This is a spoiler free review

When a franchise about evolution trucks along for over twenty years, you’d expect some major shake-ups. For what it’s worth, Pokémon has remained consistent since the beginning. Some games have been easier, some much more focused on story, and others about collaboration; but nothing has been ambitious. Pokémon is a game originally inspired by bug-catching, and the closest the series has ever come to emulating those feelings was GO!—an augmented reality spin-off—and I can’t help but wonder what took so long. What was Game Freak afraid of? Could they really fail to pull this off?

You have been hand-selected by the mythical Pokémon of creation to be sent straight to the Sinnoh region’s, known in the era as Hisui, past! Falling right out of a tear in space and time, you’re found by Professor Laventon and taken back to the small town of Jubilife. Recruited by the Galaxy Team Research corps, it is your job to solve the issues of the Diamond and Pearl clans, put together the world’s first Pokédex, and reveal all of Arceus’ truths.

A first in series history, Legends Arceus throws the player into expansive 3D areas. The player fills in each Pokédex entry by completing research tasks. They can range from catching a certain number of each species, seeing a species use a specific amount of moves in battle, or even evolving a certain number of each monster. Filling in your dex is the primary way you’ll advance the plot. Of course, to catch each monster, or keep yourself in fighting condition, you’ll need pokéballs and potions! You can now craft each item after obtaining its recipe and using your partner Pokémon to gather the necessary materials. Crafting is supposed to be quick and simple, but it can often be a chore. The item satchel is just too small, even after being fully upgraded, and running out of room is common. I lost track of the number of times I had to quickly run back to camp, and access my item box, to craft something when it should’ve just taken two buttons.

Alongside the typical variants and shinies, Pokémon can now come in different sizes. You’ll find a ton of monsters that are above or below the average size on your journey. Alpha Pokémon, miniboss encounters that force a battle to catch, are often the largest you can come across. Some Pokémon, like alpha’s, are naturally aggressive. You’ll have no choice but to fight or take flight! Unfortunately, the battle system has been toned down significantly. Each stat, and the type chart, are still around; but are now made irrelevant by the strong and weak battle styles. You can use more PP per move to perform a move significantly faster, or stronger, by your own choice. I was extremely excited for this addition, but it breaks the battle system I’ve come to love. Your primary goal in battle is now to inflict status conditions and move first. Short of status immunities, like paralysis being null on ground types, type matchups are useless.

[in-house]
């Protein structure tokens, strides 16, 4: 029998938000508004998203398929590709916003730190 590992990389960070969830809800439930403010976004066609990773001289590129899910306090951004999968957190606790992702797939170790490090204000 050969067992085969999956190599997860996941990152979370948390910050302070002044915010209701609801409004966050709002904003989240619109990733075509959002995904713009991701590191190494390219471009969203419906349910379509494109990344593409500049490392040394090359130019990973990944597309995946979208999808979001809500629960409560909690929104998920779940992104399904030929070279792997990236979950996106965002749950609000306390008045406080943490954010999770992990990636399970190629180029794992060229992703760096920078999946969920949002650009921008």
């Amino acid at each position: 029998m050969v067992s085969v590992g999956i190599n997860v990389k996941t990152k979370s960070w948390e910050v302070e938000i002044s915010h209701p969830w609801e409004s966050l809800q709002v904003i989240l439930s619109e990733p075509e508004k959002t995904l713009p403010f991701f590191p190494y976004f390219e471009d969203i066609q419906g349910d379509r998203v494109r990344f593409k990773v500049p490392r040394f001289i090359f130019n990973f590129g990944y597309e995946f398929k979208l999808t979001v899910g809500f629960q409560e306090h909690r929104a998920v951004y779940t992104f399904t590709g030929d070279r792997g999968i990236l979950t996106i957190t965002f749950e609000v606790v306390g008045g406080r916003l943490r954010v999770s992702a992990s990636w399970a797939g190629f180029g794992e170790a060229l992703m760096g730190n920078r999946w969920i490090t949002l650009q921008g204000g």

It’s a shame that, as great as they made catching, battles themselves got so shallow. Even Game Freak had to have known this, as multiplayer battles have been completely removed. “Building a team” is no longer a thought. Now, your team is just a fast spellcaster and whatever Pokémon you’re raising up at that moment. Even A.I. trainer battles have been significantly watered down. Of the, maybe eight, fights in the game, most have only one partner Pokémon to beat. I’d be able to accept this if each monster felt as alive as a beast from Monster Hunter; but something is just slightly off. Sure, different Pokémon have their own sleeping schedules and personalities, but they never interact with each other. I was hoping for New Pokémon Snap or Monster Hunter Rise, and I got Minecraft instead. Sure, every once in a while, a big scary Geodude can scare off a Pichu! Yet, there are no major battles or small stories to be told in the world itself.

The elephant in the room is the game’s presentation. It’s not great— at all. I genuinely don’t understand how a game in this franchise can look this bland! Pokémon is the biggest media franchise of all time! The game doesn’t run poorly. In fact, in my 58 hours I never once ran into a technical hiccup beyond texture pop-in, but the pallet is just so bland. The game looks gross. A big pet peeve of mine is the way the game handles voice acting. Every character gets a unique voice, but they’re only allowed to grunt like early 2000 LEGO men. I think this is ridiculous. If Pokémon really wanted to be taken seriously, it’d take that foundational step.

Pokémon Legends Arceus is so close. My initial reaction was negative, it grew a little bit, and then it failed to all come together. There are a ton of amazing pieces here, but I just can’t see Game Freak’s big picture! If this is the future of Pokémon, I think the series is in good shape. That being said, that relies on a jump in quality akin to going from Crystal to Ruby and Sapphire. I’m not sure I trust The Pokémon, or Game Freak, to pull off something like that again. In simplest terms? Legends Arceus in Diet Monster Hunter. If Monster Hunter hadn’t just brought out the franchise-perfect beginner game, on the same system, I might have recommended Legends Arceus. I wanted, so badly, to love this game; I would’ve settled on liking it. I don’t.